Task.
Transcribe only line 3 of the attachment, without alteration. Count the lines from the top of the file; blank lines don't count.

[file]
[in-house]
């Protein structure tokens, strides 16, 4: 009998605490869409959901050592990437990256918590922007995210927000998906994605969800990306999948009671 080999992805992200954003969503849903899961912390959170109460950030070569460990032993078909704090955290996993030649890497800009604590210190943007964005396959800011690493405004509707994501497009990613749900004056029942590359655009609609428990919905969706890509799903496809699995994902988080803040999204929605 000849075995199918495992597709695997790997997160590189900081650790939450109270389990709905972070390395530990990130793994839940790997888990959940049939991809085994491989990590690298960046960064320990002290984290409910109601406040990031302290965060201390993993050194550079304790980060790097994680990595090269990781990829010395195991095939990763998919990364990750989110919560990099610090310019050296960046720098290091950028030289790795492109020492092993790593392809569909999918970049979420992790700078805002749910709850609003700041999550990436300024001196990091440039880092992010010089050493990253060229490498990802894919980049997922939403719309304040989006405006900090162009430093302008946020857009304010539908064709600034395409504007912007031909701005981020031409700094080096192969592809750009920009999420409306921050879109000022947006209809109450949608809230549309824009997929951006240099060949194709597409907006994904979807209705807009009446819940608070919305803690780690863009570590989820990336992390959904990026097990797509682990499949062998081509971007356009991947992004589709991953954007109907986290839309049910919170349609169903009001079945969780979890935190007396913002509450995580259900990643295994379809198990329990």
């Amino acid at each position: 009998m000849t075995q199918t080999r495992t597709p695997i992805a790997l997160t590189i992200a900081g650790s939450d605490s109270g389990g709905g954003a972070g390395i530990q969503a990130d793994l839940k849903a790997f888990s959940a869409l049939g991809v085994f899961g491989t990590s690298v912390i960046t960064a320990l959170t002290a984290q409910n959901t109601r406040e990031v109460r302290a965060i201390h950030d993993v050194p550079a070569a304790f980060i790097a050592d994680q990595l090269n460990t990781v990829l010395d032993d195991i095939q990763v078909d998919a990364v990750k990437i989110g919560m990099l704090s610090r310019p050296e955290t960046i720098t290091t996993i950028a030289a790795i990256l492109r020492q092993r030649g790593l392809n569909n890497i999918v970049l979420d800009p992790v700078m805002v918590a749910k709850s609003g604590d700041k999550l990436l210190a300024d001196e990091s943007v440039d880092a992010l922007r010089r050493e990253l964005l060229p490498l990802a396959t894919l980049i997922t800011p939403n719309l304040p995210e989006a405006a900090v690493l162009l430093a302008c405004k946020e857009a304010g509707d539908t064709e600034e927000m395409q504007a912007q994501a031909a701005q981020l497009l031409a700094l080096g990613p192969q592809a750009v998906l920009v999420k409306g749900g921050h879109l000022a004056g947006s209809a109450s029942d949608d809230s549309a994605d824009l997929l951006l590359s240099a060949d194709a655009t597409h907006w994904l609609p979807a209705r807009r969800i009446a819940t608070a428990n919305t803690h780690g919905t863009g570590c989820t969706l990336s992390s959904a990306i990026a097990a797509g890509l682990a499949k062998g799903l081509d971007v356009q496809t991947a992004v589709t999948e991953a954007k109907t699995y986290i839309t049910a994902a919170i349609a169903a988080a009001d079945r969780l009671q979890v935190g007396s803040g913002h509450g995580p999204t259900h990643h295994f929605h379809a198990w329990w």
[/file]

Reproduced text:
């Amino acid at each position: 009998m000849t075995q199918t080999r495992t597709p695997i992805a790997l997160t590189i992200a900081g650790s939450d605490s109270g389990g709905g954003a972070g390395i530990q969503a990130d793994l839940k849903a790997f888990s959940a869409l049939g991809v085994f899961g491989t990590s690298v912390i960046t960064a320990l959170t002290a984290q409910n959901t109601r406040e990031v109460r302290a965060i201390h950030d993993v050194p550079a070569a304790f980060i790097a050592d994680q990595l090269n460990t990781v990829l010395d032993d195991i095939q990763v078909d998919a990364v990750k990437i989110g919560m990099l704090s610090r310019p050296e955290t960046i720098t290091t996993i950028a030289a790795i990256l492109r020492q092993r030649g790593l392809n569909n890497i999918v970049l979420d800009p992790v700078m805002v918590a749910k709850s609003g604590d700041k999550l990436l210190a300024d001196e990091s943007v440039d880092a992010l922007r010089r050493e990253l964005l060229p490498l990802a396959t894919l980049i997922t800011p939403n719309l304040p995210e989006a405006a900090v690493l162009l430093a302008c405004k946020e857009a304010g509707d539908t064709e600034e927000m395409q504007a912007q994501a031909a701005q981020l497009l031409a700094l080096g990613p192969q592809a750009v998906l920009v999420k409306g749900g921050h879109l000022a004056g947006s209809a109450s029942d949608d809230s549309a994605d824009l997929l951006l590359s240099a060949d194709a655009t597409h907006w994904l609609p979807a209705r807009r969800i009446a819940t608070a428990n919305t803690h780690g919905t863009g570590c989820t969706l990336s992390s959904a990306i990026a097990a797509g890509l682990a499949k062998g799903l081509d971007v356009q496809t991947a992004v589709t999948e991953a954007k109907t699995y986290i839309t049910a994902a919170i349609a169903a988080a009001d079945r969780l009671q979890v935190g007396s803040g913002h509450g995580p999204t259900h990643h295994f929605h379809a198990w329990w």